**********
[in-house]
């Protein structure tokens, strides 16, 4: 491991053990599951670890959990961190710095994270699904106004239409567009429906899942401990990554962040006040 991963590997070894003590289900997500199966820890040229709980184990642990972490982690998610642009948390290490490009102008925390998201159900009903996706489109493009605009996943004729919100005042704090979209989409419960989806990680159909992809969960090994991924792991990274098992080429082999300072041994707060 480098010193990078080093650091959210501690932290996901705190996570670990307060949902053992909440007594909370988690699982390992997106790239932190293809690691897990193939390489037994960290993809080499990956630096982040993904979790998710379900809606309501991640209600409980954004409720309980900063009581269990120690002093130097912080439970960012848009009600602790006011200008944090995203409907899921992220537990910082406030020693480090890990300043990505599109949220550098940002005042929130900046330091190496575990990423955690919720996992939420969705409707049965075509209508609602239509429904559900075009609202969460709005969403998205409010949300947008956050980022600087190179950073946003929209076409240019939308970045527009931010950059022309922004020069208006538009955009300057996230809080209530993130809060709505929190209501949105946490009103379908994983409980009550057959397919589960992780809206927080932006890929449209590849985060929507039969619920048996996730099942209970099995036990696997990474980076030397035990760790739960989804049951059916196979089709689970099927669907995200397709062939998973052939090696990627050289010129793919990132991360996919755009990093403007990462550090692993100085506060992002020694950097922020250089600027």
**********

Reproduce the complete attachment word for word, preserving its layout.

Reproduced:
[in-house]
């Protein structure tokens, strides 16, 4: 491991053990599951670890959990961190710095994270699904106004239409567009429906899942401990990554962040006040 991963590997070894003590289900997500199966820890040229709980184990642990972490982690998610642009948390290490490009102008925390998201159900009903996706489109493009605009996943004729919100005042704090979209989409419960989806990680159909992809969960090994991924792991990274098992080429082999300072041994707060 480098010193990078080093650091959210501690932290996901705190996570670990307060949902053992909440007594909370988690699982390992997106790239932190293809690691897990193939390489037994960290993809080499990956630096982040993904979790998710379900809606309501991640209600409980954004409720309980900063009581269990120690002093130097912080439970960012848009009600602790006011200008944090995203409907899921992220537990910082406030020693480090890990300043990505599109949220550098940002005042929130900046330091190496575990990423955690919720996992939420969705409707049965075509209508609602239509429904559900075009609202969460709005969403998205409010949300947008956050980022600087190179950073946003929209076409240019939308970045527009931010950059022309922004020069208006538009955009300057996230809080209530993130809060709505929190209501949105946490009103379908994983409980009550057959397919589960992780809206927080932006890929449209590849985060929507039969619920048996996730099942209970099995036990696997990474980076030397035990760790739960989804049951059916196979089709689970099927669907995200397709062939998973052939090696990627050289010129793919990132991360996919755009990093403007990462550090692993100085506060992002020694950097922020250089600027």